7 Reasons Teachers Should Try National Board Certification
Sunday, March 25, 2018 by Joetta M. Schneider, NBCT

Teachers have enough to do without adding in a bid for National Board Certification, so why would they try?  Each state has a different set of incentives and provides different types of support, but here are some reasons teachers would want to embark on this process:

1- Professional Growth

If you ask any teacher who has achieved National Board Certification, he or she will tell you that the process provided an opportunity to grow as a teacher and a professional. This is because the context of the professional development is in your own classroom.  Teachers know that relevant, real-world context is important for student learning, and it’s the same for teacher learning.  Even if you understand concepts of student engagement and differentiation, you will grow as you think of new ways to apply these ideas and demonstrate your understanding with evidence.  Personally, I knew of a teacher who was the State Teacher of the Year in Elementary Education who did not pass her National Boards the first time.  She addressed us and said it was the best professional development she’d ever done.  She reapplied that year and made it.

Even teachers who don’t achieve National Board Certification on the first try consider it the best professional development they’ve ever done. 

“When the stakes are high, teachers have great motivation to learn.”

2- Impact on Student Learning

The National Board for Professional Teaching Standards cites 13 studies over the past fourteen years that demonstrate that students in classrooms with a National Board Certified Teacher (NBCT) gain one to two months of learning each year. 

3- The Challenge

One NBCT who was interviewed about why a teacher would want to consider National Board Certification said, “I ask my students to rise to the challenge every day.  I thought I should challenge myself.”   Teachers who wanted to grow in their fields can take various CE credit opportunities or graduate classes.  They can achieve a Master’s Degree or Doctorate, or become an administrator.  National Board certification provides a significant challenge that results in immediate classroom application.  Another NBCT put it this way:

“When I got my doctorate, it said that I’m a good scholar.  When I achieved my NBCT, it showed that I am a professional educator, invested in my impact in the classroom.” — Dr. Jenny Santilli, NBCT

4- Graduate Credit

Many colleges offer graduate credit toward a Master’s Degree for teachers pursuing National Board Certification.  Some of the best opportunities for teachers involve working with a cohort of teachers.  West Virginia University recently offered a Master’s Degree Program in Early Childhood Literacy that dovetailed with the National Board Certification process.  Programs like these offer great support for teachers, and since teachers generally receive pay raises for advanced degrees, this can be a really winning combination for any teacher wanting to continue his or her education.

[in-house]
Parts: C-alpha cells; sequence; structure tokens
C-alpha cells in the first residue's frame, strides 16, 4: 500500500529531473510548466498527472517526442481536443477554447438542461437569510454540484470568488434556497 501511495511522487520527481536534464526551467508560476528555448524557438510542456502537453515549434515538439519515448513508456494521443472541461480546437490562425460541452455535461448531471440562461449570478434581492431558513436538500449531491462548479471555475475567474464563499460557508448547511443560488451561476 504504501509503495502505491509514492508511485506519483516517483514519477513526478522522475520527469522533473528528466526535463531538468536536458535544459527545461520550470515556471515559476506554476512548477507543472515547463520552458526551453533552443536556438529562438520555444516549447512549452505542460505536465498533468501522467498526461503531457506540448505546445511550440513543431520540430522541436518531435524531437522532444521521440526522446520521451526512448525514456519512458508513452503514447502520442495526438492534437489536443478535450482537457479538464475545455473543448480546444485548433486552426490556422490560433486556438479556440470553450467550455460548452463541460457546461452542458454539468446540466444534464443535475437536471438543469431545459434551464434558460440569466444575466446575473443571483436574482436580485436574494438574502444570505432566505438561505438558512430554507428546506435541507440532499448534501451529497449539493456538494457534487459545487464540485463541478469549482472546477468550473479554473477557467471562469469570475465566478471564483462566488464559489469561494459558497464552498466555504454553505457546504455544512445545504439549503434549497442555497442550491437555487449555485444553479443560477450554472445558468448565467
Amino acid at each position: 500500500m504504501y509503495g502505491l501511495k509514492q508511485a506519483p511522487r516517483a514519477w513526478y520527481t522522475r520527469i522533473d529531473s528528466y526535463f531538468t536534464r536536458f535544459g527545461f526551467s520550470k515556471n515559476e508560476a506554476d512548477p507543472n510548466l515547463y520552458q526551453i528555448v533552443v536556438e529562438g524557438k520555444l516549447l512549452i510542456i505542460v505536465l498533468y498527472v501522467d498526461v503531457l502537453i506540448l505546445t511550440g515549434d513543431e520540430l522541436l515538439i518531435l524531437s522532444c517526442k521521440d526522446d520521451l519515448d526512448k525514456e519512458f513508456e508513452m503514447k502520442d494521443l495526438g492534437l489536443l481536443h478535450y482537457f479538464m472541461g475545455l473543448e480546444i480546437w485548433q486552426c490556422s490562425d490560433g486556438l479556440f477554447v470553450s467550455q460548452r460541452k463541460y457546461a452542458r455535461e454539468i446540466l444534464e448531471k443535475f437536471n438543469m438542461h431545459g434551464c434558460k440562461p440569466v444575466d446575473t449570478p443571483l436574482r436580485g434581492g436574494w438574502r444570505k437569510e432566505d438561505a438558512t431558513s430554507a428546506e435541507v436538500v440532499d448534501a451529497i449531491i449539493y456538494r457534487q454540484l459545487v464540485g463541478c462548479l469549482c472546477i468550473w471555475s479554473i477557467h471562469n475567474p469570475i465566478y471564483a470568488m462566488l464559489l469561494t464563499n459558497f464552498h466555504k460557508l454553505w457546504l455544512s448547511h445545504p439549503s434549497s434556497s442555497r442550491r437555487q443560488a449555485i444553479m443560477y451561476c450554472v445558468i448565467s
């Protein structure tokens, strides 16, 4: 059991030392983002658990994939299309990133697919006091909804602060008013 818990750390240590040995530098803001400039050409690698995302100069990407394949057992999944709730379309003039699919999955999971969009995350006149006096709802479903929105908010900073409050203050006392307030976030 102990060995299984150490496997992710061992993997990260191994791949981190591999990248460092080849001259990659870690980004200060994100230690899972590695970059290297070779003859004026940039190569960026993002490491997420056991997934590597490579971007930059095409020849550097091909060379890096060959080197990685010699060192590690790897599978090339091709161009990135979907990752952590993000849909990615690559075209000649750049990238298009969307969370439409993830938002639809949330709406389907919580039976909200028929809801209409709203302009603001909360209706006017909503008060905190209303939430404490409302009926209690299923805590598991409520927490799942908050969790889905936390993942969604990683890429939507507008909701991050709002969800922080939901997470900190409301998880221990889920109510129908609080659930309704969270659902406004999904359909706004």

5- Incentives By State

Here’s a great chart by the NBPTS that details the kinds of incentives and support teachers can expect in their own states.  Some states offer reimbursement or payment of fees; other states offer increased pay or permanent certification credentials.  For teachers who plan to move, they can check to see if their new state will accept National Board Certification in lieu of other certification credentials for teachers who are transferring.

6- Prestige

It is estimated that only 3-4% of teachers in the United States are National Board certified.  It’s a risk for a teacher to make the attempt and not achieve the first time.  Only 30-40% of teachers typically achieve the first try.  My own advice to teachers pursuing National Board certification is to assume you will have to re-do at least one component.  You have up to three years to complete the entire process and then an additional two years to retake any components for higher scores.  Your scores are banked and you can just retake sections that were low.  Teachers who do not achieve the first year should reach out to NBCTs, who typically enjoy helping other teachers attempting to certify—which is exactly why we created this company, My National Board.  (Our tagline is “We’re Geeks Like That!)  One statistic is that 80% of teachers working with a cohort will achieve their National Board certification.  This is much higher than the average 30-40% achievement rate.  

7- Being A Leader

Studies about the connection between teacher leadership and National Board certification by Santo, Hyler, and Monte-Sano in the International Journal of Teacher Leadership, reveal a variety of leadership experiences both before and after achieving National Board certification.  The study (published in 2014) also says:

[The] results are aligned with the results of the NBPTS survey in which more than 90% of NBCTs polled said that their status as an NBCT gave them more credibility in the education profession and 81% agreed that National Board Certification opened new leadership opportunities for them (NBPTS, 2001).”

National Board Certification for teachers is a great way to challenge yourself in your teaching career, and a way to advance your career.  The bottom line, though, for an NBCT, is the impact the process will make on the learning of YOUR students in YOUR classroom.  If you are already a good teacher, this process will make you better.  If there are ways you want to grow, this process will provide them.  When you are ready to start the process, we are here to provide resources—we offer email support and coaching via Skype, books and online courses, and workshops.  Check out our FREE Resources to learn more.

Photo by Jerry Kiesewetter on Unsplash

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